Consider all the touchpoints between a patient and a hospital for a single doctor visit – scheduling the appointment, receiving an appointment reminder, navigating endless hallways, filling out forms and waiting, maybe more waiting, seeing the nurse – then the doctor – then the nurse, then stopping at pharmacy, billing, and insurance. Healthcare professionals and patients likely view these experiences quite differently – what the hospital may view as an efficient workflow to maintain consistent quality of care for hundreds of patients, patients may process as redundant, glitchy, or even careless.
The medical community has long been committed to patient outcomes as the primary metric for measuring quality of care. Patient Experience, however, includes interactions with medical and non-medical staff; all the processes, policies, and business rules; and the digital media and mobile technology they encounter along the way. These concepts of Outcomes & Experience are not mutually exclusive; however the question remains as to the extent to which patient experience can directly influence patient outcomes. Here are three examples of the direct impact of a patient-centered approach.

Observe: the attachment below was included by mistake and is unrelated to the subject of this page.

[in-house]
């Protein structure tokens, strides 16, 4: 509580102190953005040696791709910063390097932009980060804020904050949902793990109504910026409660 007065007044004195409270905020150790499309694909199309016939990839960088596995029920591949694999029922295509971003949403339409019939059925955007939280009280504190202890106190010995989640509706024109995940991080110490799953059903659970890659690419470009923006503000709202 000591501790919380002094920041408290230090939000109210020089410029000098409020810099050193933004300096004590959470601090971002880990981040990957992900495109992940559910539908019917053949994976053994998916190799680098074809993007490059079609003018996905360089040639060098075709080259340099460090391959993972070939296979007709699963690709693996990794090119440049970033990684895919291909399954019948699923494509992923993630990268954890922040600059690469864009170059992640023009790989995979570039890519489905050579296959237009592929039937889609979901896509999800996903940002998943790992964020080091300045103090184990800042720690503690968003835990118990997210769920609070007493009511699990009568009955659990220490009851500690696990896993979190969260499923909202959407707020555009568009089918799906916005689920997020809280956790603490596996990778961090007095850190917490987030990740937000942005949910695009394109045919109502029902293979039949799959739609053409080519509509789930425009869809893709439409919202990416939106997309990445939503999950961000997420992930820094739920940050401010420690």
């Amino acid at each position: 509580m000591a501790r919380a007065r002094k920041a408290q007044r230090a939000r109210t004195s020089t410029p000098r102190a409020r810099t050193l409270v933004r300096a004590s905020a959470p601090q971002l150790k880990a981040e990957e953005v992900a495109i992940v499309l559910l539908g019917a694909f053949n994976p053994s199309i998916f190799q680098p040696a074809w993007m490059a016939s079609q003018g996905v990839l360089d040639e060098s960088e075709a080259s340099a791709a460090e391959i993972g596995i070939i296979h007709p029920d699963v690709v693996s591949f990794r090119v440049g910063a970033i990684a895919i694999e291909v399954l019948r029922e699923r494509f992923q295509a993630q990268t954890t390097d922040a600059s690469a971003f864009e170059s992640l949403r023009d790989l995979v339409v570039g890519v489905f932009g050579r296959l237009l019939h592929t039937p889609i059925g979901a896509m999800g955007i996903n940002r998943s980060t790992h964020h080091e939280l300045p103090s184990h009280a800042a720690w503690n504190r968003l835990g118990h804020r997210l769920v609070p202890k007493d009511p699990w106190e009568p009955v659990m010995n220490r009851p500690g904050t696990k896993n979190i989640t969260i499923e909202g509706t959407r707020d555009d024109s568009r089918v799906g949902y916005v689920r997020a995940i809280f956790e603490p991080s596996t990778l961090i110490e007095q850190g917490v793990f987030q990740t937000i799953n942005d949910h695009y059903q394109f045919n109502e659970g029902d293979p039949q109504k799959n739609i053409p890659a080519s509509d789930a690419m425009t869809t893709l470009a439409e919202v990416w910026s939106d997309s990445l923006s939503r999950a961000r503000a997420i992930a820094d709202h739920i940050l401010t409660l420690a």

Improve Satisfaction by 20%. In the highly interactive exchanges among the medical staff and patient, most medical professionals will do anything to make a patient’s stay as comfortable as possible. The challenge for the medical institution becomes how to maintain that same perception of care as the patient moves through the more business-oriented functions of the organization.
Increase Employee Engagement by 20-30%. Patients are keenly sensitive to discontinuity in their experience and have an innate sense for when organizations deliver stove-piped services. When seeking out opportunities to improve, Patient Experience provides a unique vantage point to create a dialogue among stove-piped departments about how to make things better. It offers a lens by which to view the convergence of talent, tools, and technology (regardless of who owns the asset) as they come together at a specific touchpoint to add value for a patient.
Lower Cost to Serve by 15-20%. Despite their intrinsic value, the two points above may be insufficient to convince Administrators to invest in improving the patient experience. This approach makes several strategic and economic contributions – understanding the Patient Experience helps us understand what is really important to patients and, equally, what is not. This enables targeted investments that are tied to business outcomes such as efficient service delivery, workforce productivity, and a more competitive cost structure.